King's Pier

From Wikipedia, the free encyclopedia
Jump to: navigation, search
King's Pier as it remains today.

King's Pier is a 17th-century stone shipping quay, located on the Isle of Portland, Dorset, England; part of the Jurassic Coast. It is found at the boundary point of the land owned by Portland Port Ltd, on the east side of the island within the area of East Weares. To the north of the pier is Balaclava Bay, whilst further south along the coastline are the remains of Folly Pier and Folly Pier Waterworks, East Weares Rifle Range, the two Salt Pans, Little Beach and Durdle Pier respectively.[1] When active, King's Pier was one of the most important stone shipping pier sites.[2]


A view from King's Pier looking up towards the cliffs, on top of which is the Verne Citadel, (once the HM Prison The Verne).
King's Pier in the foreground, with the outer arm of the breakwater in the distance.

The pier was first recorded on a map in 1710, although historical documents reveal that King's Pier was completed in 1622, for the shipment of stone to Whitehall in London. Work originally started in 1619, and cost £700. British architect Inigo Jones chose Portland Stone for the rebuilding of the Banqueting House at Whitehall, London, in 1619, and from then on the island's stone became increasingly popular. The three-year contract between Jones and the island gave Portland the chance to build various roads, and also the piers along East Weares coastline. King's Pier was one of these, and became one of the main stone shipping places on the east side. From the earliest days of the stone industry, the Islanders had the right to erect piers with cranes or sheers for shipping off stone 'from any part of the water mark'.

The limestone quarries of East and Penn's Weares were the earliest to be quarried on the island, and were the location of Sir Christopher Wren's first workings of stone to rebuild London after the Great Fire of 1666. The quarries occupied a 200-300m wide strip along the east coast of the island between Church Ope Cove and King's Pier. At Penn's Weare the dressing process remains clear and evident from roughly dressed stone to finely square blocks, with dressing rough-out piles in situ. These remains continue northwards into East Weare, although 19th and 20th century development has caused significant damage.[3] The finished stone was shipped from the adjacent Durdle, Folly, and King's Piers, although only Durdle Pier remained well-preserved until early 2014 when storms destroyed the pier's standing wooden crane.[4] The stone for St. Paul's Cathedral came from the East and Penn's Weares quarries, and the majority of it was shipped from King's Pier.[5]

When stone was needed to rebuild St. Paul's Cathedral, a meeting in London was held on 20 January 1698, attended by the Archbishop of Canterbury, the Bishop of London, the Dean of St Pauls, Christopher Wren and others. This meeting agreed that a contract should be drawn up for Thomas Gilbert, the quarry agent and member of the London Masons Company. Within this contract, Gilbert was to create a substantial and effective pathway from the quarries to King's Pier, for the sum of £500. The contract also ensured that Gilbert would keep the pier in good condition, with sufficient repairs at a rate of £40 per annum.[6]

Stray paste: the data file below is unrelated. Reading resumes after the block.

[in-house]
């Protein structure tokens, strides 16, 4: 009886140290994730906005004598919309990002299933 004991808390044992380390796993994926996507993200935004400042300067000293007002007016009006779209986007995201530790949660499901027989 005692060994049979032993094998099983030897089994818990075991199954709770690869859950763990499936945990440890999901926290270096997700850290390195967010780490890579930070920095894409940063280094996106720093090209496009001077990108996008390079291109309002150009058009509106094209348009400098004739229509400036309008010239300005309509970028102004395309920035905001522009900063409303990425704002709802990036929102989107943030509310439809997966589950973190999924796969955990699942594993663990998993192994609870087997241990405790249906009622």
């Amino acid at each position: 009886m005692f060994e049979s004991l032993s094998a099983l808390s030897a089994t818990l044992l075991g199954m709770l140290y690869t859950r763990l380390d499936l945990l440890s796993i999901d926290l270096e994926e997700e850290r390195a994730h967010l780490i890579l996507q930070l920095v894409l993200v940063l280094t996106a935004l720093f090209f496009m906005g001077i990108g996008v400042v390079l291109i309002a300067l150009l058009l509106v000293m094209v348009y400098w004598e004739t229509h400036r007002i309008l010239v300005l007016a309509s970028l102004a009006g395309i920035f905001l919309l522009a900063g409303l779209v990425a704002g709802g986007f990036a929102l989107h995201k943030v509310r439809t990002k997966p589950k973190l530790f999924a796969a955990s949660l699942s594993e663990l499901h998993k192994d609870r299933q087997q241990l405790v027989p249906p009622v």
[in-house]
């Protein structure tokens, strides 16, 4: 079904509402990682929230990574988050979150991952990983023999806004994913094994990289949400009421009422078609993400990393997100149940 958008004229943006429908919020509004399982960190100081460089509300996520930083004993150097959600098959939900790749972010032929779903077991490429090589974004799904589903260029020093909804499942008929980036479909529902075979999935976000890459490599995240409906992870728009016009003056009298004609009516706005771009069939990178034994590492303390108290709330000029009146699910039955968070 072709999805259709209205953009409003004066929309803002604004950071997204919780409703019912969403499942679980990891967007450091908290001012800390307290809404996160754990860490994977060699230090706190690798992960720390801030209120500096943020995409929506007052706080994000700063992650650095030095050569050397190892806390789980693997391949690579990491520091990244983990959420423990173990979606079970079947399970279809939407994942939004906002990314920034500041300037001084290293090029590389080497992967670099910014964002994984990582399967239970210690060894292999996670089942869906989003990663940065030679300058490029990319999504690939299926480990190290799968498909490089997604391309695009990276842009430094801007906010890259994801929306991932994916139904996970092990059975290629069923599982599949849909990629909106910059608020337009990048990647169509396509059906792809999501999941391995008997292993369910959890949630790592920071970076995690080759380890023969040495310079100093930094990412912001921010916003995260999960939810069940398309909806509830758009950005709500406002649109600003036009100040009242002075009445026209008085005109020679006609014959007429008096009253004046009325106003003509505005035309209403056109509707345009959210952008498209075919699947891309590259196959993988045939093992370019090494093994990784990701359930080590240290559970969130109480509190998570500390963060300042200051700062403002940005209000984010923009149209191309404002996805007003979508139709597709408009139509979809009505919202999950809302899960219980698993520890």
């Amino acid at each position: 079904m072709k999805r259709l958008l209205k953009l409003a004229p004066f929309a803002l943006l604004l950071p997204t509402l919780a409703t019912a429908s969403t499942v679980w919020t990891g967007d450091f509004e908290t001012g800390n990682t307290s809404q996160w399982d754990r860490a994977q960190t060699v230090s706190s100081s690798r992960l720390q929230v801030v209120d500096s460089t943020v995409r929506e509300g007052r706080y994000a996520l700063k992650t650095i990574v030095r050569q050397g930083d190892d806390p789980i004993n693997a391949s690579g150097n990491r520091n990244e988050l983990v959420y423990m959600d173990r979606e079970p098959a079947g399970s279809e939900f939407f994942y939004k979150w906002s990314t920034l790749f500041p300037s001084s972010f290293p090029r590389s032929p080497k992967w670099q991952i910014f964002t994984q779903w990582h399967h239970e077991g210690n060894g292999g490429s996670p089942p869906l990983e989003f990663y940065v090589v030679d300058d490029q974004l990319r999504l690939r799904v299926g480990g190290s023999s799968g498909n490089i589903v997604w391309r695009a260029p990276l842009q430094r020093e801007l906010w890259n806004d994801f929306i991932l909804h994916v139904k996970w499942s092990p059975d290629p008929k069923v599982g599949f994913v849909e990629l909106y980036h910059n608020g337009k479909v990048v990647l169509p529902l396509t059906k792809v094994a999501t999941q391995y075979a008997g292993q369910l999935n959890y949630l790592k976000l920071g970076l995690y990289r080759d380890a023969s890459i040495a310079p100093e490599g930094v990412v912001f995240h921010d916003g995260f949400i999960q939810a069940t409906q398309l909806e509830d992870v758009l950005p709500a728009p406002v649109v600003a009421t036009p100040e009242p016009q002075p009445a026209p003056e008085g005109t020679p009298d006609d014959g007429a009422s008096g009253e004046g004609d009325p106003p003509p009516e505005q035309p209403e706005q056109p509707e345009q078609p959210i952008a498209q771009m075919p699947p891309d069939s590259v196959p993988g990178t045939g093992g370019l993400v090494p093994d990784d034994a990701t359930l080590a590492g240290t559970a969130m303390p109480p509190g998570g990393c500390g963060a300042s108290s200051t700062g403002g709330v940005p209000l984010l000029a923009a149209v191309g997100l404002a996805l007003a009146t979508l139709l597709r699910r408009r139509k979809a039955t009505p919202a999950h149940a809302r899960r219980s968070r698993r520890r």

The best piers in 1800 were noted as being King's Pier, east of the Verne, Durdle Pier, and three piers around Church Ope Cove, whilst others existed at Cheyne, Underbank (Southwell), Folly Pier and crude, short-lived loading platforms under West cliffs. Castletown provided the best facilities and sheltered water, but it was furthest from the quarries. The roads between the quarries and to the piers were poor, being prone to damage by heavy carts and land movement. If in working the cliff quarries a road or way was destroyed, the adjoining owner was expected to allow it to be diverted onto his land, on receipt of 'Road Dues'.[7]

In the Portland Year Book 1905, a chronology of the island, King's Pier was recorded as the location of an incident in the year of 1755. A cart loaded with 2 and a half tons of stone fell over the head of the King's Pier, and rolled down 100 feet without doing any other damage than breaking two of the horses ribs.[8]

Once quarrying in the area was reduced, the quay fell out of use, and any cranes were removed. It is believed that the some of the remains of King's Pier were used in the foundations of the butt of a nearby, small rifle range further north along the coastline. This range was later demolished.[9] The remnants of the King's Pier quay ended up being used as a small breakwater with a fence on it to mark the beginning of the naval base. Portland Harbour was sold off by the Royal Navy in 1996 as a commercial port run by Portland Port Ltd and Portland Harbour Authority Limited.[10] The fencing to stop the public from entering the land on King's Pier continues to stand today.[11][12]


  1. ^ Brandy Row - Shelagh Mazey - Google Books. Retrieved 2014-03-02. 
  2. ^
  3. ^ "Detailed Result: EAST AND PENNS WEARES QUARRIES". Pastscape. Retrieved 2014-03-02. 
  4. ^ "Detailed Result: DURDLE PIER". Pastscape. Retrieved 2014-03-02. 
  5. ^ Legg, Rodney (1999). Portland Encyclopaedia. Dorset Publishing Company. p. 65. ISBN 978-0948699566. 
  6. ^ Legg, Rodney (1999). Portland Encyclopaedia. Dorset Publishing Company. pp. 138, 139. ISBN 978-0948699566. 
  7. ^ Morris, Stuart (1985). Portland: An Illustrated History. Dovecote Press. p. 54. ISBN 978-0946159345. 
  8. ^ Paul Benyon (1903-12-01). "Portland Year Book". Retrieved 2014-03-02. 
  9. ^
  10. ^ "Portland Harbour". Engineering Timelines. Retrieved 2014-03-02. 
  11. ^ "Kings Pier, Portland © Nigel Mykura :: Geograph Britain and Ireland". 2008-03-08. Retrieved 2014-03-02. 
  12. ^ "700730". Retrieved 2014-03-02. 

Coordinates: 50°33′33″N 2°25′17″W / 50.5591°N 2.4214°W / 50.5591; -2.4214